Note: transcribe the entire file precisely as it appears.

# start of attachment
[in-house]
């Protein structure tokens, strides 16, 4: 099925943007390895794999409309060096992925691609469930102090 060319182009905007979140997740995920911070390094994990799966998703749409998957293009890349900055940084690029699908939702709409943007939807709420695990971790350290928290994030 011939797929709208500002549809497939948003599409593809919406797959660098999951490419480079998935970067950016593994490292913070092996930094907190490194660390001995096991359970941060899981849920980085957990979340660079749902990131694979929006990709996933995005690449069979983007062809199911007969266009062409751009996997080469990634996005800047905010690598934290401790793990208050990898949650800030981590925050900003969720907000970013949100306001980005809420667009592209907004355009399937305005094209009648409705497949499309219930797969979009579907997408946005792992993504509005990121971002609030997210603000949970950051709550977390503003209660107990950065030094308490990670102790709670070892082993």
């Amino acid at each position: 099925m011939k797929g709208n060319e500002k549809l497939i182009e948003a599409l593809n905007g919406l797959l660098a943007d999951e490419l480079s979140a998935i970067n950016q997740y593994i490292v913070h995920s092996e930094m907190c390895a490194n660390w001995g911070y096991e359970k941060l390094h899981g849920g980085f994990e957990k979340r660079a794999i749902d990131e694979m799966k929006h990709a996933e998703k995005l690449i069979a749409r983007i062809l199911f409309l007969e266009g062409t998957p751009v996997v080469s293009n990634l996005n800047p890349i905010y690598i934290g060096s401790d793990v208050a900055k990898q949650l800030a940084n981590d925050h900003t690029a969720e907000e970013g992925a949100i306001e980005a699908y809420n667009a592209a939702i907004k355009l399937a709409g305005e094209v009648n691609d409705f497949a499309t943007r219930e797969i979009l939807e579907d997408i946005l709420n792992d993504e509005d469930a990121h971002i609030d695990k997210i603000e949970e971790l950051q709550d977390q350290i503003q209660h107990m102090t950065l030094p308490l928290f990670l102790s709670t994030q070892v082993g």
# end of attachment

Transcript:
[in-house]
């Protein structure tokens, strides 16, 4: 099925943007390895794999409309060096992925691609469930102090 060319182009905007979140997740995920911070390094994990799966998703749409998957293009890349900055940084690029699908939702709409943007939807709420695990971790350290928290994030 011939797929709208500002549809497939948003599409593809919406797959660098999951490419480079998935970067950016593994490292913070092996930094907190490194660390001995096991359970941060899981849920980085957990979340660079749902990131694979929006990709996933995005690449069979983007062809199911007969266009062409751009996997080469990634996005800047905010690598934290401790793990208050990898949650800030981590925050900003969720907000970013949100306001980005809420667009592209907004355009399937305005094209009648409705497949499309219930797969979009579907997408946005792992993504509005990121971002609030997210603000949970950051709550977390503003209660107990950065030094308490990670102790709670070892082993």
């Amino acid at each position: 099925m011939k797929g709208n060319e500002k549809l497939i182009e948003a599409l593809n905007g919406l797959l660098a943007d999951e490419l480079s979140a998935i970067n950016q997740y593994i490292v913070h995920s092996e930094m907190c390895a490194n660390w001995g911070y096991e359970k941060l390094h899981g849920g980085f994990e957990k979340r660079a794999i749902d990131e694979m799966k929006h990709a996933e998703k995005l690449i069979a749409r983007i062809l199911f409309l007969e266009g062409t998957p751009v996997v080469s293009n990634l996005n800047p890349i905010y690598i934290g060096s401790d793990v208050a900055k990898q949650l800030a940084n981590d925050h900003t690029a969720e907000e970013g992925a949100i306001e980005a699908y809420n667009a592209a939702i907004k355009l399937a709409g305005e094209v009648n691609d409705f497949a499309t943007r219930e797969i979009l939807e579907d997408i946005l709420n792992d993504e509005d469930a990121h971002i609030d695990k997210i603000e949970e971790l950051q709550d977390q350290i503003q209660h107990m102090t950065l030094p308490l928290f990670l102790s709670t994030q070892v082993g």